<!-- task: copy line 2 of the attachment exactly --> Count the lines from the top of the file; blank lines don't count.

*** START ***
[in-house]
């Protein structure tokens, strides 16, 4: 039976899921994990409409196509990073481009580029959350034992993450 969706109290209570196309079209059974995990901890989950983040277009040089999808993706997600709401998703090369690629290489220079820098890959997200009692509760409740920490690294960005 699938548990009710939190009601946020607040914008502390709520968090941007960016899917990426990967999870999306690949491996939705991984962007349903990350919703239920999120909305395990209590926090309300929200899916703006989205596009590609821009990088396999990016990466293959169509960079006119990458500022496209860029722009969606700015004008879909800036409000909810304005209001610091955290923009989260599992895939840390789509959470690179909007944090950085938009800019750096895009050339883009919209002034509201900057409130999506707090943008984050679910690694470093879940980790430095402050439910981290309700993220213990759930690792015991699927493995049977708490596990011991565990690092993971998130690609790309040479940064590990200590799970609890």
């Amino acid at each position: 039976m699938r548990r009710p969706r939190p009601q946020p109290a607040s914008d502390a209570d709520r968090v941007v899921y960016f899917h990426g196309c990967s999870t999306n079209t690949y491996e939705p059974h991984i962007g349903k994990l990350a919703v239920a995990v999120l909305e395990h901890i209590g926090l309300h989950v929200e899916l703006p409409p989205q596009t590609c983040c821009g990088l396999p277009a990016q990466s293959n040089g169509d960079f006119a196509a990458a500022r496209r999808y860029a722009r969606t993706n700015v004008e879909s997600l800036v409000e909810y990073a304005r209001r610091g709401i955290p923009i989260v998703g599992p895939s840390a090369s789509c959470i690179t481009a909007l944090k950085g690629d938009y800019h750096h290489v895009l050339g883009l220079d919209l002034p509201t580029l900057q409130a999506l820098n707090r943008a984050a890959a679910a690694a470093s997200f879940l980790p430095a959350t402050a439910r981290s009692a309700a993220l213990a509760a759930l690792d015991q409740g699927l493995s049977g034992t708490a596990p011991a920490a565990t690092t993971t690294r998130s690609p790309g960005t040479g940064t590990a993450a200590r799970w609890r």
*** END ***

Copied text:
């Protein structure tokens, strides 16, 4: 039976899921994990409409196509990073481009580029959350034992993450 969706109290209570196309079209059974995990901890989950983040277009040089999808993706997600709401998703090369690629290489220079820098890959997200009692509760409740920490690294960005 699938548990009710939190009601946020607040914008502390709520968090941007960016899917990426990967999870999306690949491996939705991984962007349903990350919703239920999120909305395990209590926090309300929200899916703006989205596009590609821009990088396999990016990466293959169509960079006119990458500022496209860029722009969606700015004008879909800036409000909810304005209001610091955290923009989260599992895939840390789509959470690179909007944090950085938009800019750096895009050339883009919209002034509201900057409130999506707090943008984050679910690694470093879940980790430095402050439910981290309700993220213990759930690792015991699927493995049977708490596990011991565990690092993971998130690609790309040479940064590990200590799970609890």